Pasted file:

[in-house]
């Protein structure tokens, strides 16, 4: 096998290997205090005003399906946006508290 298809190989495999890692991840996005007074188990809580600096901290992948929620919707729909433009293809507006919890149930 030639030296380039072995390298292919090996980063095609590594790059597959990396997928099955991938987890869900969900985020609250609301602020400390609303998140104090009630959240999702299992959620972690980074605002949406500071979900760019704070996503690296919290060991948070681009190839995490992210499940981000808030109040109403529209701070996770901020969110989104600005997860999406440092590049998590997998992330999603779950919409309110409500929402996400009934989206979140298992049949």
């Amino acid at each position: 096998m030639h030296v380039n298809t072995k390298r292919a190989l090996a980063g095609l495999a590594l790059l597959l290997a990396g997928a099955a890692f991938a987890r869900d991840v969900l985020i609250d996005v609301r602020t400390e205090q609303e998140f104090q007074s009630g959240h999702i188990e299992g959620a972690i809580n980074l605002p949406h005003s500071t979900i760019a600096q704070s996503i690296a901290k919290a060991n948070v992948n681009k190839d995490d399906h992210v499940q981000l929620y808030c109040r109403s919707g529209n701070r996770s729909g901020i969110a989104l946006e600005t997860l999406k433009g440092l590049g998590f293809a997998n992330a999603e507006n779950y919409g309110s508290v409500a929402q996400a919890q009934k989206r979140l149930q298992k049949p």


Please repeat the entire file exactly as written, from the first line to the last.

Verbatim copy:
[in-house]
């Protein structure tokens, strides 16, 4: 096998290997205090005003399906946006508290 298809190989495999890692991840996005007074188990809580600096901290992948929620919707729909433009293809507006919890149930 030639030296380039072995390298292919090996980063095609590594790059597959990396997928099955991938987890869900969900985020609250609301602020400390609303998140104090009630959240999702299992959620972690980074605002949406500071979900760019704070996503690296919290060991948070681009190839995490992210499940981000808030109040109403529209701070996770901020969110989104600005997860999406440092590049998590997998992330999603779950919409309110409500929402996400009934989206979140298992049949």
């Amino acid at each position: 096998m030639h030296v380039n298809t072995k390298r292919a190989l090996a980063g095609l495999a590594l790059l597959l290997a990396g997928a099955a890692f991938a987890r869900d991840v969900l985020i609250d996005v609301r602020t400390e205090q609303e998140f104090q007074s009630g959240h999702i188990e299992g959620a972690i809580n980074l605002p949406h005003s500071t979900i760019a600096q704070s996503i690296a901290k919290a060991n948070v992948n681009k190839d995490d399906h992210v499940q981000l929620y808030c109040r109403s919707g529209n701070r996770s729909g901020i969110a989104l946006e600005t997860l999406k433009g440092l590049g998590f293809a997998n992330a999603e507006n779950y919409g309110s508290v409500a929402q996400a919890q009934k989206r979140l149930q298992k049949p």